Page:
sent for you, madam,” said he, “ that you may participation. You will find yourself, my dear help me to unload my soul of the remembrance Harry, master of my fortune, under a condition, of the past." He then confessed to her that which, I believe, you will not esteem a hardplan of seduction by which he had overcome the ship. Give me your hand ; let me join it to virtue of Annesly, and the honour of his sister. my Lucy's ;-there !—if Heaven receives the “ You were a witness," he concluded, “ of the prayer of a penitent, it will pour its richest blessfall of that worth and innocence which it was in ings upon you. the power of my former crimes to destroy ; you « There are a few provisions in that paper, are now come to behold the retribution of Hea- which Mr Bolton, I know, will find a pleasure ven on the guilty. By that hand whom it coin- in fulfilling. Of what I have bequeathed to you, missioned to avenge a parent and a sister, I am Mrs Wistanly, the contentment you enjoy in cut off in the midst of my days."-"I hope not, your present situation makes you independent ; sir," answered she; “ your life, I trust, will but I intend it as an evidence of my consciousness make a better expiation. In the punishments of your deserving.–My much injured friend, for of the Divinity there is no idea of vengeance; he was once my friend, (addressing himself to and the infliction of what we term evil, serves Annesly,) will accept of the memorial I have left equally the purpose of universal benignity, with him.-Give me your hand, sir ; receive my forthe dispensation of good.”—“ I feel,” replied giveness for that wound which the arm of ProviSir Thomas, “ the force of that observation: the dence made me provoke from yours; and when pain of this wound; the presentiment of death you look on a parent's and a sister's tomb, spare which it instils; the horror with which the re- the memory of him whose death shall then have collection of my incestuous passion strikes me; expiated the wrongs he did you !"—Tears were all these are in the catalogue of my blessings. the only answer he received.—He paused a moThey indeed take from me the world ; but they ment; then looking round with something in his give me myself.”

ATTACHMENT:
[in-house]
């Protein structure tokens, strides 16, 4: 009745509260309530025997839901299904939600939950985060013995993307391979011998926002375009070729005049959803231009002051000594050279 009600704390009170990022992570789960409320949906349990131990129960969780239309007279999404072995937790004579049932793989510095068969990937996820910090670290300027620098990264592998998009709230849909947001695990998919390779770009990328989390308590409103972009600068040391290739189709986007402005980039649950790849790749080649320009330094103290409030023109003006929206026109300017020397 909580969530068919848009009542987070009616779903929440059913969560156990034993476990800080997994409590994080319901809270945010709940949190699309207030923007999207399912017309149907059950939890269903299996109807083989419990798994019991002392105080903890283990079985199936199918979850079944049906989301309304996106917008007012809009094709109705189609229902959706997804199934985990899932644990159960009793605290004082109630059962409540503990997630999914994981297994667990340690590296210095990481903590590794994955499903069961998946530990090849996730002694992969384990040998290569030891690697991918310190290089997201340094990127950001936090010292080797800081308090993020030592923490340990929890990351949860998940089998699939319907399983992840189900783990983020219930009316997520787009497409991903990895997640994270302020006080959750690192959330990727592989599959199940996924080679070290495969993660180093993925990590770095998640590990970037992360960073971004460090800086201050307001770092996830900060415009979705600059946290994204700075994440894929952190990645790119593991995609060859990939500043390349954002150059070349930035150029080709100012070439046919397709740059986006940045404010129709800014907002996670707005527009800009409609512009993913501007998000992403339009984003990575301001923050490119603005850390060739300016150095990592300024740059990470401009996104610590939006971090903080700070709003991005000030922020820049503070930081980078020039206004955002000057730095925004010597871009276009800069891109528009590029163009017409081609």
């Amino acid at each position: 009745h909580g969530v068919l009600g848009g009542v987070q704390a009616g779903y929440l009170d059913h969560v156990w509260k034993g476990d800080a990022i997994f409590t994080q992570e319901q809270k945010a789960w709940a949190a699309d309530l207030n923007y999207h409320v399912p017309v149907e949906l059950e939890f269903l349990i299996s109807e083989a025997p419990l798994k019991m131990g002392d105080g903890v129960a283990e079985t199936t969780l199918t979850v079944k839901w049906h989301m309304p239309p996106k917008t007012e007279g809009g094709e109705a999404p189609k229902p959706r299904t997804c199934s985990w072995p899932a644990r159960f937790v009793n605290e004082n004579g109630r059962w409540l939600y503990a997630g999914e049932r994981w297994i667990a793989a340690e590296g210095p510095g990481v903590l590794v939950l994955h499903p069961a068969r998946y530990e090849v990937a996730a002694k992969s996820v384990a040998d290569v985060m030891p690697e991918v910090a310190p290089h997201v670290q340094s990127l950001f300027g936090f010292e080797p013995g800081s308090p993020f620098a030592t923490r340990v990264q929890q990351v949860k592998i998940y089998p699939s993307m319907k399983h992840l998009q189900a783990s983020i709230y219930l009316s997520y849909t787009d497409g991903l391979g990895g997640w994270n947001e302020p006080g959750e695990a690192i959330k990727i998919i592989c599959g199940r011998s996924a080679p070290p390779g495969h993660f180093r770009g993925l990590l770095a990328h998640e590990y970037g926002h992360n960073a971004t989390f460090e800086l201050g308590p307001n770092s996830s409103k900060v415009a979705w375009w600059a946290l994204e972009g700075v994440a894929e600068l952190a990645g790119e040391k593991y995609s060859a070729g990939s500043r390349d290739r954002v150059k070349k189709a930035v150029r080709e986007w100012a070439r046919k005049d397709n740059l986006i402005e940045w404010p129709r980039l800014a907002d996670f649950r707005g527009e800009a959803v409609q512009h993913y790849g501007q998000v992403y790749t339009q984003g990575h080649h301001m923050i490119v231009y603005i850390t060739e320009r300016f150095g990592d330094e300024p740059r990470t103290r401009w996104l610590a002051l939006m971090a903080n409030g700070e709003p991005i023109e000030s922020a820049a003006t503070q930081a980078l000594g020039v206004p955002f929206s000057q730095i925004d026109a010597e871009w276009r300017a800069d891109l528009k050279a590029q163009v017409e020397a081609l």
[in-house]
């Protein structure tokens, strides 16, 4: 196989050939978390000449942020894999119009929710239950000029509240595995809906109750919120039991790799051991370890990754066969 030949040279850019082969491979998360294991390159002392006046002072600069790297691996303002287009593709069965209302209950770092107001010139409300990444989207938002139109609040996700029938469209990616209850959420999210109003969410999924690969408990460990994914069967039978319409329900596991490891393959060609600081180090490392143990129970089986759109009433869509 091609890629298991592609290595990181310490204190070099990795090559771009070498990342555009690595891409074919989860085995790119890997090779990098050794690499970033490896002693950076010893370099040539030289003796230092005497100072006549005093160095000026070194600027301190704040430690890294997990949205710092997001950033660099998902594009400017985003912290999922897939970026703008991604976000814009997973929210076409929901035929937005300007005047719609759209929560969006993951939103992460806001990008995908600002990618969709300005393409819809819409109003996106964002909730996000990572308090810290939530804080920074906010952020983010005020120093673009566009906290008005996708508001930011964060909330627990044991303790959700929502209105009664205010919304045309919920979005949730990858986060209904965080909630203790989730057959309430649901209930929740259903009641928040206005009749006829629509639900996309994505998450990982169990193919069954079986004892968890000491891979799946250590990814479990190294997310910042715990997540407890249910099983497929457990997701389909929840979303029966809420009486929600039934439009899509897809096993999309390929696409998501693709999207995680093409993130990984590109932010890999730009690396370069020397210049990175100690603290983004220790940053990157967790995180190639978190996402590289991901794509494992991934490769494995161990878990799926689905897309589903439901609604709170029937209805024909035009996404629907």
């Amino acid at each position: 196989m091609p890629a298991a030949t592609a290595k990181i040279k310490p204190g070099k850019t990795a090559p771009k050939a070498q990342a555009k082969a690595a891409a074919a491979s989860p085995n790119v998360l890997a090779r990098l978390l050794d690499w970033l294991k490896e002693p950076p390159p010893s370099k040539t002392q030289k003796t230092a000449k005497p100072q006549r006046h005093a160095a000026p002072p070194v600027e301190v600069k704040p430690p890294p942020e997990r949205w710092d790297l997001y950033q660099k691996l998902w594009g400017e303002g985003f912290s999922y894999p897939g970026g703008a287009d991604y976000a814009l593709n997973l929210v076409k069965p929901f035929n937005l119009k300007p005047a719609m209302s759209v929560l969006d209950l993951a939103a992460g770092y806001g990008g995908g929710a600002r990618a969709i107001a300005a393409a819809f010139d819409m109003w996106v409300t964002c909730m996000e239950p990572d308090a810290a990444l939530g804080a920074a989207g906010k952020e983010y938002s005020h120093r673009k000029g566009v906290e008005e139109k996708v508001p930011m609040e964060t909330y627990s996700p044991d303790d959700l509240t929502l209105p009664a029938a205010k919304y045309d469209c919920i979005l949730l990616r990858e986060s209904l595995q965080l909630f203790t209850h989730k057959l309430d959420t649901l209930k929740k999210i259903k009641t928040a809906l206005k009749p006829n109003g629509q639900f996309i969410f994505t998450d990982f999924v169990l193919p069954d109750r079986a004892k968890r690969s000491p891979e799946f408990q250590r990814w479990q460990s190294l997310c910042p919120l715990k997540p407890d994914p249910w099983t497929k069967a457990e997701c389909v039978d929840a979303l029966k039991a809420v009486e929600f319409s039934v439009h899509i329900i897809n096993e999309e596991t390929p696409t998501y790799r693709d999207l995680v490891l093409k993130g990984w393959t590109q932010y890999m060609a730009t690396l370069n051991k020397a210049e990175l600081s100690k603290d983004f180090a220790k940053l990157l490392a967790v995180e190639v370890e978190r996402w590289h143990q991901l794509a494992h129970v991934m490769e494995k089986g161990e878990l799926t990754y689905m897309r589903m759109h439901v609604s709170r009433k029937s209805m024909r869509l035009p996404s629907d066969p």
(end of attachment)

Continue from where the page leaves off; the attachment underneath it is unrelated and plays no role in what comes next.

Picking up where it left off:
eye more elevated and solemn, “ I have now," A visit from his physician interrupted their said he, “ discharged the world : mine has been discourse; that gentleman did not prognosticate called a life of pleasure; had I breath, I could so fatally for his patient; he found the fre- tell you how false the title is; alas ! I knew not quency of his pulse considerably abated, and how to live. Merciful God! I thank thee-thou expressed his hopes, that the succeeding night hast taught me how to die.” his rest would be better than it had been. In At the close of this discourse, his strength, this he was not mistaken; and next morning which he had exerted to the utmost, seemed althe doctor continued to think Sir Thomas mend together spent; and he sunk down in the bed, ing; but himself persisted in the belief that he in a state so like death, that for some time his should not recover.